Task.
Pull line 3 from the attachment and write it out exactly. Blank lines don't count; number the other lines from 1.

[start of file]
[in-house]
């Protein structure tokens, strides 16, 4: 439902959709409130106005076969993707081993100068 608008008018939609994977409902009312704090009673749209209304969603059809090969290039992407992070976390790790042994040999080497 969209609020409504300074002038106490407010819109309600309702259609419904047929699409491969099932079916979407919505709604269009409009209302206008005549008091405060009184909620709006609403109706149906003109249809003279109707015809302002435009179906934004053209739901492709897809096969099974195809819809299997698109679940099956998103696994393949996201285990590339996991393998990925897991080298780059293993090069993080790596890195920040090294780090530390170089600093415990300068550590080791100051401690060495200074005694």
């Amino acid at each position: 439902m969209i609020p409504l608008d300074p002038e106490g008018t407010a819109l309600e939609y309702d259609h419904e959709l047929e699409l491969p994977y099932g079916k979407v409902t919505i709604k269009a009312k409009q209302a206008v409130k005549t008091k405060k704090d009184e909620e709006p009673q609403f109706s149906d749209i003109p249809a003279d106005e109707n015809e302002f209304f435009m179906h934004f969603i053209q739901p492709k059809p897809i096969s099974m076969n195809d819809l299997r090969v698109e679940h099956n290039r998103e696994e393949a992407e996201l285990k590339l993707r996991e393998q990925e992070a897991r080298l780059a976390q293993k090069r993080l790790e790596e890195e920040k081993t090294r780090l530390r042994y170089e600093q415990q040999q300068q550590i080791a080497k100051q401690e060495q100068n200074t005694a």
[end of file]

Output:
């Amino acid at each position: 439902m969209i609020p409504l608008d300074p002038e106490g008018t407010a819109l309600e939609y309702d259609h419904e959709l047929e699409l491969p994977y099932g079916k979407v409902t919505i709604k269009a009312k409009q209302a206008v409130k005549t008091k405060k704090d009184e909620e709006p009673q609403f109706s149906d749209i003109p249809a003279d106005e109707n015809e302002f209304f435009m179906h934004f969603i053209q739901p492709k059809p897809i096969s099974m076969n195809d819809l299997r090969v698109e679940h099956n290039r998103e696994e393949a992407e996201l285990k590339l993707r996991e393998q990925e992070a897991r080298l780059a976390q293993k090069r993080l790790e790596e890195e920040k081993t090294r780090l530390r042994y170089e600093q415990q040999q300068q550590i080791a080497k100051q401690e060495q100068n200074t005694a």